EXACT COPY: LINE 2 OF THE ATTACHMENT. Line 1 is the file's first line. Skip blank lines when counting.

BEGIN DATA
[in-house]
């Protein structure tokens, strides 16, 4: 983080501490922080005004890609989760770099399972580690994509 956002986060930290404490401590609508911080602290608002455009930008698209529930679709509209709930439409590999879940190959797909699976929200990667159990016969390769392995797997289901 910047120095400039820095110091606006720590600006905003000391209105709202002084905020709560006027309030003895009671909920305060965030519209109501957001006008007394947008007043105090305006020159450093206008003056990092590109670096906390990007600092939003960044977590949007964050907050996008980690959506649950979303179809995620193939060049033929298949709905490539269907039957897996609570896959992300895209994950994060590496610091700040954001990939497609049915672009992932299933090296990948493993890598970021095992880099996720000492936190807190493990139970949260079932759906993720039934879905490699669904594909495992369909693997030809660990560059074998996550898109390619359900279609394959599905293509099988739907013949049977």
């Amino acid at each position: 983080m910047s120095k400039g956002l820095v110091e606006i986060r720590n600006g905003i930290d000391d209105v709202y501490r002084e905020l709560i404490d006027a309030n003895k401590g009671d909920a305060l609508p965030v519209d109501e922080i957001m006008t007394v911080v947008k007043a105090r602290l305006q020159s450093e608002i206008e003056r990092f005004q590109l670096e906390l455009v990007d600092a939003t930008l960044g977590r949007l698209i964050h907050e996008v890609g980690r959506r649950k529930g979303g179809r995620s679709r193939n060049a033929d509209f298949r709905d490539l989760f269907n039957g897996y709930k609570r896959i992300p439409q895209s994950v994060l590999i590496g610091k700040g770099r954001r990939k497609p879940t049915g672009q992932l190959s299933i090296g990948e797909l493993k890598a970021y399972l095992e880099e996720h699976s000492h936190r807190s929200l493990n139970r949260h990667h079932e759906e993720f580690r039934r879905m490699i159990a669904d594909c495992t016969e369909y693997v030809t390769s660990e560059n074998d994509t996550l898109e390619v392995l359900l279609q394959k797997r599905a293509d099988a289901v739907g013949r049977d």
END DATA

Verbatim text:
């Protein structure tokens, strides 16, 4: 983080501490922080005004890609989760770099399972580690994509 956002986060930290404490401590609508911080602290608002455009930008698209529930679709509209709930439409590999879940190959797909699976929200990667159990016969390769392995797997289901 910047120095400039820095110091606006720590600006905003000391209105709202002084905020709560006027309030003895009671909920305060965030519209109501957001006008007394947008007043105090305006020159450093206008003056990092590109670096906390990007600092939003960044977590949007964050907050996008980690959506649950979303179809995620193939060049033929298949709905490539269907039957897996609570896959992300895209994950994060590496610091700040954001990939497609049915672009992932299933090296990948493993890598970021095992880099996720000492936190807190493990139970949260079932759906993720039934879905490699669904594909495992369909693997030809660990560059074998996550898109390619359900279609394959599905293509099988739907013949049977």